Methodology: each week (this is the 28th) three countries are given encomiums and three are given execrations. Those are the entries below with descriptive links. In the following week, each encomium counts as 1 for that country, and each execration counts as – 1, being added to that country's existing score. Over time, therefore, a ranking will build up for each country, and further countries will join the listing. Germany has a ranking of – 1, since in the second week it had an execration and in the first week it had an encomium, leaving it at neutral; then it had an execration in week four, thus dropping to – 1, and another one in week six, dropping to – 2; finally in week 13 it got something right, so it went back up to – 1; then in week 16 it gained a further star, so then it was in neutral territory until week 23 when it dropped back to minus one, falling back again in week 24 to minus two.

The rankings are intended to be a proxy for business friendliness; evidently they are highly partisan, but as time goes by they are becoming useful for decision-making. For any country in negative territory, you should think carefully before starting a business there.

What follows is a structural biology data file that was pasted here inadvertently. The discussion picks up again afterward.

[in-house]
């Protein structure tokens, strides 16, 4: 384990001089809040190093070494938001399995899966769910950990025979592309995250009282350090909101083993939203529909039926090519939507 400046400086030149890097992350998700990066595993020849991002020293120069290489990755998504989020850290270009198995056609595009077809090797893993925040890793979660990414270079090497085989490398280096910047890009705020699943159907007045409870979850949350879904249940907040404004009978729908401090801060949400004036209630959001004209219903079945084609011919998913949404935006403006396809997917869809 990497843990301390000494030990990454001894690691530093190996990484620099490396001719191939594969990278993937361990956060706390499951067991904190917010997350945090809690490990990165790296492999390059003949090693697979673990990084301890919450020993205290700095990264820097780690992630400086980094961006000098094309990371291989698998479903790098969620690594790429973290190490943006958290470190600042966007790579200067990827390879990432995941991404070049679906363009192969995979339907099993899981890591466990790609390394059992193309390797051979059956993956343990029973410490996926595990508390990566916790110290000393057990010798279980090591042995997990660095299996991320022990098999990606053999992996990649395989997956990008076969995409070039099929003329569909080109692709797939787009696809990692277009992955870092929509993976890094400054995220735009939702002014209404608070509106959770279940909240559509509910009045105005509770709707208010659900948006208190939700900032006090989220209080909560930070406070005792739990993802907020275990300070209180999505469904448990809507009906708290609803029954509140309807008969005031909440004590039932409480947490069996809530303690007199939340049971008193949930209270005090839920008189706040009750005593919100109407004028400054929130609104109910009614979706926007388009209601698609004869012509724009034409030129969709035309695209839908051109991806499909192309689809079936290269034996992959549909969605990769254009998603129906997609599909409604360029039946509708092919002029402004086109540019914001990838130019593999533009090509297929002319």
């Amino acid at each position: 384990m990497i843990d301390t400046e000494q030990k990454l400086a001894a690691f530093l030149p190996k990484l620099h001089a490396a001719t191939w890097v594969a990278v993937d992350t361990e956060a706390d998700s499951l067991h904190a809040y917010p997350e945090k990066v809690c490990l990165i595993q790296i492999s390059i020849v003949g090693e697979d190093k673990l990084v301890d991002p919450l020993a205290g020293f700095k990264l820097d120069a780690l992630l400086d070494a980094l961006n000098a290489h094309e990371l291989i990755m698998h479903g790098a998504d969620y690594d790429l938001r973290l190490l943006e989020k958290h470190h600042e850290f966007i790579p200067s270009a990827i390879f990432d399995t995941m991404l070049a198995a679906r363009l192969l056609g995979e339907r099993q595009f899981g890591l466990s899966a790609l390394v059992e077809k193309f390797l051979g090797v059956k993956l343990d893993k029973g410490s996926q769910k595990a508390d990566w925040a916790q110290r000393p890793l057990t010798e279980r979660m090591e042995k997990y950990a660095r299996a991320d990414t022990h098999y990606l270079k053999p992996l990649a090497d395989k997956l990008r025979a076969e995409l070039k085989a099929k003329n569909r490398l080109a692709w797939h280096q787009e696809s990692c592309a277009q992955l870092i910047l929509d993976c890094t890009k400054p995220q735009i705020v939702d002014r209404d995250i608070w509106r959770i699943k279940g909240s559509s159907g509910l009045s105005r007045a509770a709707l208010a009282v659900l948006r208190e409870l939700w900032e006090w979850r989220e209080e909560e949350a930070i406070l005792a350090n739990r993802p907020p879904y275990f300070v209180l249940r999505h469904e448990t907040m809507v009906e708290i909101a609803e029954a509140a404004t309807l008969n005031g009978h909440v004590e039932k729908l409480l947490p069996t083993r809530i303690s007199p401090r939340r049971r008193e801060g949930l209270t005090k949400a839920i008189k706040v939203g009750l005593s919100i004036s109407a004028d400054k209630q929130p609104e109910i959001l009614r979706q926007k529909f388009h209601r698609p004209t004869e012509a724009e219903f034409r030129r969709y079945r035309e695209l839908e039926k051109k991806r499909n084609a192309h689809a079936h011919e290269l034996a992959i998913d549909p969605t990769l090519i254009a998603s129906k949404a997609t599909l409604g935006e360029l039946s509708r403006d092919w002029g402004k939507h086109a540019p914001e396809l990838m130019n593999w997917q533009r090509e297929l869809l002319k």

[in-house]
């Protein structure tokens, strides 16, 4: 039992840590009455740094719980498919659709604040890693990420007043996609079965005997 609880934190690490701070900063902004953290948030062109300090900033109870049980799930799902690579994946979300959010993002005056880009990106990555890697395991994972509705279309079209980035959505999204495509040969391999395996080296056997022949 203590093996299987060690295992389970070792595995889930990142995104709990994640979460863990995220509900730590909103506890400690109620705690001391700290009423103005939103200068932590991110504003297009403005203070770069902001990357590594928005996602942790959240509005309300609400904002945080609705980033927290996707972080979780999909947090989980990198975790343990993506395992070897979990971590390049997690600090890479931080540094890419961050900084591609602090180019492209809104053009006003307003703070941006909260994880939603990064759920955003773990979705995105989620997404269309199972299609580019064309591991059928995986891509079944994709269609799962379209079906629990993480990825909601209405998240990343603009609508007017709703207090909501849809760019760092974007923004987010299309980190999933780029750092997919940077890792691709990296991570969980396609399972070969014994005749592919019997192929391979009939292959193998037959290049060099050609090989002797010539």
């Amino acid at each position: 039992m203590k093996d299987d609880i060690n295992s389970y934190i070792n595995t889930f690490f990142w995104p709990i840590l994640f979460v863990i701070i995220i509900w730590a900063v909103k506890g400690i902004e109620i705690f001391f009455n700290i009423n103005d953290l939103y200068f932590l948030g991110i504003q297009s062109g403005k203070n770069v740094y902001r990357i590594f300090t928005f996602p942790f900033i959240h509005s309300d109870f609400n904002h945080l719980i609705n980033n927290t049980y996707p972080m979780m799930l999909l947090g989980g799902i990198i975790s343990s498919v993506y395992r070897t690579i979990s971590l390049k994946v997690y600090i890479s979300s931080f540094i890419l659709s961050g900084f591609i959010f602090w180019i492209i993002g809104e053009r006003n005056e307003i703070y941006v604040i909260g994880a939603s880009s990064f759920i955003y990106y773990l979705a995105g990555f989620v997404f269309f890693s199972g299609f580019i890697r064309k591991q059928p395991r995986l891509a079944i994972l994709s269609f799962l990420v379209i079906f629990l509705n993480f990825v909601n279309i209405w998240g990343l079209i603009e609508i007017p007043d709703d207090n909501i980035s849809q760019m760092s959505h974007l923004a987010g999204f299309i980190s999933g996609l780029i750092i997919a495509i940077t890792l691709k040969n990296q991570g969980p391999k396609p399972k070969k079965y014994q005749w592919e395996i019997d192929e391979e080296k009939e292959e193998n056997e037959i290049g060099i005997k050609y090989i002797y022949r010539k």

Kitty's Encomiums:

China to melt down its iron rice bowl?

South Korea will encircle the North

Japan can they be serious?

Panama blessed by the IMF

And Kitty's Execrations:

Brazil cooking the books

Italy having the tax man to dinner

United Kingdom stealing your savings




About the Author

Kitty Miv, Editor

Kitty was born in Argentina in 1960 to a Scottish cattle rancher and his Argentine wife. Educated in Edinburgh and at Princeton, Kitty worked for the World Bank as an economist, where she met and married an emigre Iranian banker. During her time with the Bank, Kitty worked in a number of emerging markets, including a spell in the ex-USSR as a Transition Economies Team Leader. Kitty is now a consultant in Brussels and has free-lance writing relationships with a number of prominent economic publications.